When we first come to know God, it probably is because someone has planted the seed in us. We go to church to worship and listen to the messages, and to study the Bible and other teachings. We may join some fellowship, enjoy hospitality, hear and see the testimony of other Christians, and slowly understand the Word and the Way. After planting, the nurturing takes place. Eventually, some may be moved to accept God, whereas some may not. How long will this transformation take place? We do not know. There may be charismatic preachers or well-known theologians who inspire people and plant the seed, but most likely it is a friend’s testimony that does so. The companionship of a regular parishioner can nurture us along our spiritual journey.

In our Episcopal tradition, the decision to accept our Lord Jesus leads to Holy Baptism. The transformation has begun. During Baptism, the celebrant blesses the water and says, “We thank you, Father, for the water of Baptism. In it we are buried with Christ in his death. By it we share in his resurrection. Through it we are reborn by the Holy Spirit” (Book of Common Prayer, p. 306). It tells the candidates to bury their past lives after baptism.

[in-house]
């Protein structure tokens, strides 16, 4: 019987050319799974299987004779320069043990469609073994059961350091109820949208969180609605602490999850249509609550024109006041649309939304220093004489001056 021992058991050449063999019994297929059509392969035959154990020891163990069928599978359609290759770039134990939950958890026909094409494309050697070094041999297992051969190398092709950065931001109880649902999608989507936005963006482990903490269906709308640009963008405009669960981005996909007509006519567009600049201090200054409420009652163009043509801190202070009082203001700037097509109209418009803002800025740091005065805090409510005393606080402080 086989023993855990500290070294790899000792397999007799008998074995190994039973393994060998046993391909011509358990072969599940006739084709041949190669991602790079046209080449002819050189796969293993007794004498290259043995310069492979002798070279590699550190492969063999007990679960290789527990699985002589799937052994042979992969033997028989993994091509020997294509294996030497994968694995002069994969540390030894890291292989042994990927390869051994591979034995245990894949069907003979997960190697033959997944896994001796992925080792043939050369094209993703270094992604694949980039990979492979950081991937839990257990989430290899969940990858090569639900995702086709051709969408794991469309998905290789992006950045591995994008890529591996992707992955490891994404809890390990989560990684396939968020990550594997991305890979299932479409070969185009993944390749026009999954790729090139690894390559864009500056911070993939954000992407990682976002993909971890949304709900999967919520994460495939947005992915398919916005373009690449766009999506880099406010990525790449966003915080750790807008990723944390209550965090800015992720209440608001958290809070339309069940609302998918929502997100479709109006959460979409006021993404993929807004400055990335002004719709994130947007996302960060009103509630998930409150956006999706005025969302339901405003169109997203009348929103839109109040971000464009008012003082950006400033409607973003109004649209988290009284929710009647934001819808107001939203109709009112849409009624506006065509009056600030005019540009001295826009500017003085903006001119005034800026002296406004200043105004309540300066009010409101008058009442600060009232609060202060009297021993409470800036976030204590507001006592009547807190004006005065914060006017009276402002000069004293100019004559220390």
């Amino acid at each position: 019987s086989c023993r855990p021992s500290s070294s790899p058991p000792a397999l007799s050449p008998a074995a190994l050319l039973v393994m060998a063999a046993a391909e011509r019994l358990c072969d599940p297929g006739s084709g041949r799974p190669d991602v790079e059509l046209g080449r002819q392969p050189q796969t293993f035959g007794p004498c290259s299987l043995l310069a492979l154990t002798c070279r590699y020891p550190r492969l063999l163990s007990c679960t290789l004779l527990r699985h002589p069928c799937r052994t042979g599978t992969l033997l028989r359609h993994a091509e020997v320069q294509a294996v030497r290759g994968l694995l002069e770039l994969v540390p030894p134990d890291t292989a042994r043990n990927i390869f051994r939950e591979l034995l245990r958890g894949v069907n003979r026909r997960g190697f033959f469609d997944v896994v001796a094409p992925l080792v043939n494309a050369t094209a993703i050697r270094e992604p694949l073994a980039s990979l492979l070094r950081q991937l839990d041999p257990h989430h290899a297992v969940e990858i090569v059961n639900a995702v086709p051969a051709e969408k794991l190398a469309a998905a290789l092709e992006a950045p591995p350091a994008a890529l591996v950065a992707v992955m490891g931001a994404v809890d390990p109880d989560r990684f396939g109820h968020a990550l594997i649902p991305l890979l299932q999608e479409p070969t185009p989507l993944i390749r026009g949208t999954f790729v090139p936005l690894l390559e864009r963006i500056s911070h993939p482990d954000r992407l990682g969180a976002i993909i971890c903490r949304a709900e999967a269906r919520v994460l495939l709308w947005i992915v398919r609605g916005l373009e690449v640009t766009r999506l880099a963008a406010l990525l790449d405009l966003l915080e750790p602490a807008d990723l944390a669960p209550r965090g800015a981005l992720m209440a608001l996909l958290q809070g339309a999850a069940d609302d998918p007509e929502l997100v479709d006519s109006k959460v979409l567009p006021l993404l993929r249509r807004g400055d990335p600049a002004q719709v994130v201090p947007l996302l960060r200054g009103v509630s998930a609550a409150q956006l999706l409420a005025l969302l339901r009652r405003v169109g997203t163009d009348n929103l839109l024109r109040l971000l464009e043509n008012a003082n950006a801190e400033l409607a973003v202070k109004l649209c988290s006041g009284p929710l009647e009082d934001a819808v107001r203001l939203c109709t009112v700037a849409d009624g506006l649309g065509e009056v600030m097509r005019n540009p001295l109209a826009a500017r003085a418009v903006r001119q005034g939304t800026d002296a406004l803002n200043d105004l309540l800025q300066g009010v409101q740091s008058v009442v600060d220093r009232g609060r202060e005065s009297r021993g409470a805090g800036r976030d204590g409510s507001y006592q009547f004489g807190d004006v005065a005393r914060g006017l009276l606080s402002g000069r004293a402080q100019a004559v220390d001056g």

This is like the metaphor of planting. Someone plants the seeds, but if the seed is not buried and never releases its old form, it is difficult to sprout into new shoots and have new life. Therefore, following our Lord Christ, we need to die from our old lives before we can be born again.

When the seed is buried in the soil, it dwells in the darkness. While in the darkness, it absorbs the nutrients from the fertilizers in the soil and goes through transformation. Our life journey can be the same. Sometimes it is when we feel buried in dark moments, surrounded by stinky manure, that we are actually receiving God’s gracious blessings in our life. However, we may become afraid and reject the presence of God. Then we get choked by the darkness and the smelly environment and no spiritual growth occurs. By accepting the grace of God, we go through transformation and have new life. Eventually, the plant inside the seed will break through the soil and sprout into a small plant, grows leaves, flowers, then fruits. Endure the dark moments; a new life will come out of it.